Consider, for example, a daughter who demonstrated a passion for literature early in life. She knew her purpose was related to the field, and that she wanted to build a meaningful life devoted to it. With her family’s encouragement, she earned an advanced degree in writing and worked with revered authors. Then, after gaining knowledge and experience, she was able to manifest her greater purpose by starting a small, independent publishing house that funded struggling writers and published underrepresented voices.4
Because she made choices that aligned with achieving her purpose and reaching her potential, the daughter was equipped to leverage her family’s financial capital to build her own human capital. She didn’t see herself as just an inheritor—someone who passively receives money—but rather as a steward— someone who takes on a responsibility to use wealth in a meaningful way.
A clear sense of purpose provides the motivation to increase one’s knowledge, experience and skills. And this is not just a loosely formed idea: New Paths to Purpose, a multi-million dollar academic research project led by behavioral scientist Richard Thaler, is exploring the links between purpose and many aspects of life ranging from wealth to well-being. Yet, because purpose can be elusive, helping the rising generation find theirs can require structure and guidance. Families can help their next generations drill down to their purpose by pushing them to explore activities that they enjoy and to find out which ones they do well. Start by asking: What are you good at? What gives you strength?5
Determining what drives you can be satisfying. But defining passion and purpose isn’t the same as knowing what to do with them.
The next stage in building human capital is knowing how to translate purpose into meaningful, lasting work or service. Bill Burnett, co-author of “Designing Your Life: How to Build a Well-Lived, Joyful Life,”6 notes that connecting purpose to your work is fundamental to what he refers to as a “coherent life.” Burnett defines this as a life “lived in such a way that you can clearly connect the dots between three things: who you are, what you believe and what you are doing.” Sometimes the connection between a day job and one’s purpose is obvious, but many times it is not. A young artist working as a barista might not find pouring espresso relevant to making art. But experiencing daily struggles and learning firsthand how much persistence is required for a life in the arts can be a necessary test of one’s commitment.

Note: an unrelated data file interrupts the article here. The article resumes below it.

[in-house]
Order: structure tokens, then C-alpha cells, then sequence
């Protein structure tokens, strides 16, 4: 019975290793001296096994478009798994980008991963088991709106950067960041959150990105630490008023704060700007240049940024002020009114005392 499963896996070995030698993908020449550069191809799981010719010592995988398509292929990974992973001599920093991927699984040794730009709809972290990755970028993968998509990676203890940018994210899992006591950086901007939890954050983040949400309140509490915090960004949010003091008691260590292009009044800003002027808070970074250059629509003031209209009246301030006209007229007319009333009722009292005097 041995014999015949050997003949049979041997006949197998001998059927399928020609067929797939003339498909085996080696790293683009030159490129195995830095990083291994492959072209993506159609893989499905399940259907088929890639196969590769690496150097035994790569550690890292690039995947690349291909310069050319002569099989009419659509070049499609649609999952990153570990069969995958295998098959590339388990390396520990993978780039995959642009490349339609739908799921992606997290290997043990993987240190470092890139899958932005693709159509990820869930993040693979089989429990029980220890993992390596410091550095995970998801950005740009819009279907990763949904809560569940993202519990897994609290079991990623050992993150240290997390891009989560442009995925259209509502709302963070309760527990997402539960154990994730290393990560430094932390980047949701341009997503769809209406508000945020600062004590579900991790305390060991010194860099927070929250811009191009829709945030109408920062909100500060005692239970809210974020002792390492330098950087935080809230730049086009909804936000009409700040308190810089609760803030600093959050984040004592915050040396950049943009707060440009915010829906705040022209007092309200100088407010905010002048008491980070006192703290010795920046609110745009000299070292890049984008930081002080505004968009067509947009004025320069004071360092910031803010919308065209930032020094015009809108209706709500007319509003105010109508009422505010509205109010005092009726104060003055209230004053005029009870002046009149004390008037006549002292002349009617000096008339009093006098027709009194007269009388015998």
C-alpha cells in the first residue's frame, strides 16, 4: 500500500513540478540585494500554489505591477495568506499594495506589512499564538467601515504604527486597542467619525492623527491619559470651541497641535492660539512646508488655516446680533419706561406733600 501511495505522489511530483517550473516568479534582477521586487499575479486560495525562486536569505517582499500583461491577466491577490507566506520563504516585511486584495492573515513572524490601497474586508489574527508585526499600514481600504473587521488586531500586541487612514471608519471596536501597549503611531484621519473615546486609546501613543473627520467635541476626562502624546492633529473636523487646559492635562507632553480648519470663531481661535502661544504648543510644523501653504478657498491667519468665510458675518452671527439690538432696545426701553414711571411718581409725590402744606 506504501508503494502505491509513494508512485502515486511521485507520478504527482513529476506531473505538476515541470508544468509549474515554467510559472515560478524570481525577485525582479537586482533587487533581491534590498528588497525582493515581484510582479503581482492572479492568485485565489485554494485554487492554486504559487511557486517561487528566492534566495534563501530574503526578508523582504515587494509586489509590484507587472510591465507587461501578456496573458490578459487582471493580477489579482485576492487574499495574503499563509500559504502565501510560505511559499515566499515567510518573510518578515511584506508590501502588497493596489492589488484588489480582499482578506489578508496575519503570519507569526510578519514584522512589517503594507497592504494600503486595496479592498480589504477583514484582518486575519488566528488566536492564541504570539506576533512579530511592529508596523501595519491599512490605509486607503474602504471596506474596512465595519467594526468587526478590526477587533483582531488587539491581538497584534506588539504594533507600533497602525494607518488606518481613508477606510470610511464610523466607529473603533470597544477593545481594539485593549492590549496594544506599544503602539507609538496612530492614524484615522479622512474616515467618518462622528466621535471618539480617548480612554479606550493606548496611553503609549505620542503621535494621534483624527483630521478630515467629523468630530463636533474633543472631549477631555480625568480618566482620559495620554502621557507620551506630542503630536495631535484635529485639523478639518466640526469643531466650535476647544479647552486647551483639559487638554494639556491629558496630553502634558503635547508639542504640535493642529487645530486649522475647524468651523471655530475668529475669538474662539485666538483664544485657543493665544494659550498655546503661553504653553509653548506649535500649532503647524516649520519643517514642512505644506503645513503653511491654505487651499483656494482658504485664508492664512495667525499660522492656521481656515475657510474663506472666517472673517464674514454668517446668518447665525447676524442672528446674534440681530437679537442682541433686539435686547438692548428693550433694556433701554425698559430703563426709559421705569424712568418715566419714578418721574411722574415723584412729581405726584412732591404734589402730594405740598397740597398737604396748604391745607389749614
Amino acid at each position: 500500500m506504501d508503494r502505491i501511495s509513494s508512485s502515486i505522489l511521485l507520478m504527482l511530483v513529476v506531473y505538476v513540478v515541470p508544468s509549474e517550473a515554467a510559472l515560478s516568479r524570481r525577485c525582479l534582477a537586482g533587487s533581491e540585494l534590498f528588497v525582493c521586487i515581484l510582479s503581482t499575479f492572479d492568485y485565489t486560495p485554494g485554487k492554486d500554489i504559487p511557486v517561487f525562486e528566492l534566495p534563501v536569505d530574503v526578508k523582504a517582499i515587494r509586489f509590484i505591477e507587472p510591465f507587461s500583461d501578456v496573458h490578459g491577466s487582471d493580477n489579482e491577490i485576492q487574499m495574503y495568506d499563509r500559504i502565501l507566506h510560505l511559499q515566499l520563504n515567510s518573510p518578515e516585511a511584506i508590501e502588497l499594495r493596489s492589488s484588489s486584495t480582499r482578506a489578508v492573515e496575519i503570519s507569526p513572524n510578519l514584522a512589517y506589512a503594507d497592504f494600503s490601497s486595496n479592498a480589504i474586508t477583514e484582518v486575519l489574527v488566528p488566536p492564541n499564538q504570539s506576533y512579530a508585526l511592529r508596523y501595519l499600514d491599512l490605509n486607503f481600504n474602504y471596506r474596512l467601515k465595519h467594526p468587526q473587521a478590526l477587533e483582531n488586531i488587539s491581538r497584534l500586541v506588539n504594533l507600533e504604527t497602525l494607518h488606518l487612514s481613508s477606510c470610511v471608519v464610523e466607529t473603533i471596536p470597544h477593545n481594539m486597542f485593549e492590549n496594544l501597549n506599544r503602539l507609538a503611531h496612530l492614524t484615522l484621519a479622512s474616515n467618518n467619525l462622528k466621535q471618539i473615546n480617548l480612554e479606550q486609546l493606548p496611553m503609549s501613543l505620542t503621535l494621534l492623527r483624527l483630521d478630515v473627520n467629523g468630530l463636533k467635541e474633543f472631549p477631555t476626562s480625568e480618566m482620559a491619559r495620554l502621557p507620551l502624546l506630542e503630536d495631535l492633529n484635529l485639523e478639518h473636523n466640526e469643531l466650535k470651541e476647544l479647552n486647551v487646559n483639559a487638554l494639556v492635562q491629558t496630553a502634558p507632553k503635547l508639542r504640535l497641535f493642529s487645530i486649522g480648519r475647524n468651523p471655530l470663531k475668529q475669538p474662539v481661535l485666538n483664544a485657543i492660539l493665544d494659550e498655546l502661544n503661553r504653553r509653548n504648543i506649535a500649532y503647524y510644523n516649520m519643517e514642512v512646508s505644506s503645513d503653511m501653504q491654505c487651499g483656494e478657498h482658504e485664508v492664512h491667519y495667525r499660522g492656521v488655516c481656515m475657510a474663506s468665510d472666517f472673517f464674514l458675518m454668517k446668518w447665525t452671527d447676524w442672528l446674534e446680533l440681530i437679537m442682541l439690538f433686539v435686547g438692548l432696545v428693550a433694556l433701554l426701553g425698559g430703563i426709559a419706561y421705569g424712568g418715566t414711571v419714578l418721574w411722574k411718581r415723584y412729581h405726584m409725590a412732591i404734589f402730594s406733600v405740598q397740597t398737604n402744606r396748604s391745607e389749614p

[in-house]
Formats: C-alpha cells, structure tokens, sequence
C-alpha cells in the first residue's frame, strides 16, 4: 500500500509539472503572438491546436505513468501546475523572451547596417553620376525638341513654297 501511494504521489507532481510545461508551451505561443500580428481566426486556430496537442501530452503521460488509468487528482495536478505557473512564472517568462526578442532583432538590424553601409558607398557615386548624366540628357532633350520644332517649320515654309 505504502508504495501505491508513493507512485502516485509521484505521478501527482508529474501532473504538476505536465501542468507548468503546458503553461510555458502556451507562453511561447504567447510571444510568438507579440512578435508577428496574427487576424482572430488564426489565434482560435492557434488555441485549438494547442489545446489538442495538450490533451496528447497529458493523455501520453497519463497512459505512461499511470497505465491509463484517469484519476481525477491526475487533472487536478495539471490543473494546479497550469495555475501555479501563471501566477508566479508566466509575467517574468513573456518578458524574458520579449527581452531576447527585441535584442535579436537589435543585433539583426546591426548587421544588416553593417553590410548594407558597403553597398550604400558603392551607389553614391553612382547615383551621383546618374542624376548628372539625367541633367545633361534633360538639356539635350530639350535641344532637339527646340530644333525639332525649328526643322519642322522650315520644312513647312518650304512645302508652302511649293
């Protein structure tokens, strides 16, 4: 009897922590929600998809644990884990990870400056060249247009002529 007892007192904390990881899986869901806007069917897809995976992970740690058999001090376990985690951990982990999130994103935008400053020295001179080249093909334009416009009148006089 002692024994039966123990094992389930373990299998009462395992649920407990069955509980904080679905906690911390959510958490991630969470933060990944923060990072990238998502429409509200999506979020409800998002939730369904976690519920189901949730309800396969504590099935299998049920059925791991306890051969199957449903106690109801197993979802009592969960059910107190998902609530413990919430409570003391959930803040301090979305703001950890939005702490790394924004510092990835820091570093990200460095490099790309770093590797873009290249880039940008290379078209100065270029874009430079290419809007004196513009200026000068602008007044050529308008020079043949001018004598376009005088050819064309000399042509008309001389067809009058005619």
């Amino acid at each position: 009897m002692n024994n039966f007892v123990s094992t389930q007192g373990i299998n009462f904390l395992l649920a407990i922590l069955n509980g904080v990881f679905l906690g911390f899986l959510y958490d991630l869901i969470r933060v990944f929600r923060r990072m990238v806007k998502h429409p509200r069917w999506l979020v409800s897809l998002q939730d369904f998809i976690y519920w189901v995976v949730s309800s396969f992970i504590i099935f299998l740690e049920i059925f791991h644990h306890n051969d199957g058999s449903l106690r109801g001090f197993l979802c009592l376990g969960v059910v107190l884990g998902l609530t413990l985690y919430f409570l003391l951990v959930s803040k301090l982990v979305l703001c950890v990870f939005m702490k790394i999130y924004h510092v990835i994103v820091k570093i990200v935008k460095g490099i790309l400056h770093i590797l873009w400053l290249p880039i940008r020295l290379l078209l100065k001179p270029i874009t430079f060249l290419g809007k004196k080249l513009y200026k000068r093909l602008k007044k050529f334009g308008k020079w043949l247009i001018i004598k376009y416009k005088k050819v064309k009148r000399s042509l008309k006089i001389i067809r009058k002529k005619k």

The rising generation often doesn’t see the struggle.
Self-reliance, determination and resilience can be prominent highlights of a wealth creator’s narrative. But the rising generation often doesn’t see this struggle. They typically see the family wealth creator only as a successful, powerful figure. In fact, personal failure may not seem to be an option. This may result in pressure to succeed without experiencing any trials or tribulations, which may lead young adults to abandon a productive path at the first sign of difficulty.
Young adults—and their families—may want to consider reframing how they relate to their work by “job crafting.”7 That is, determining how their work helps others and defining what aspects of their job align with their purpose. The process is about understanding how one’s role, however small to start, affects the bigger picture.
Take, for instance, a client who quickly exited an investment banking job when she was younger to pursue a career as a fashion designer. Through job crafting, she says that she might have come to value the analysis she was providing to the more senior bankers—and appreciate the experience and exposure she was gaining—rather than focusing on the long hours and routine tasks. She is determined to share her own experiences with her son and help him job craft so that he is empowered to pursue his passion and purpose in anything that he does.
Sustaining your purpose isn’t always about growing your own business venture. It can also be about helping others plant their first seed.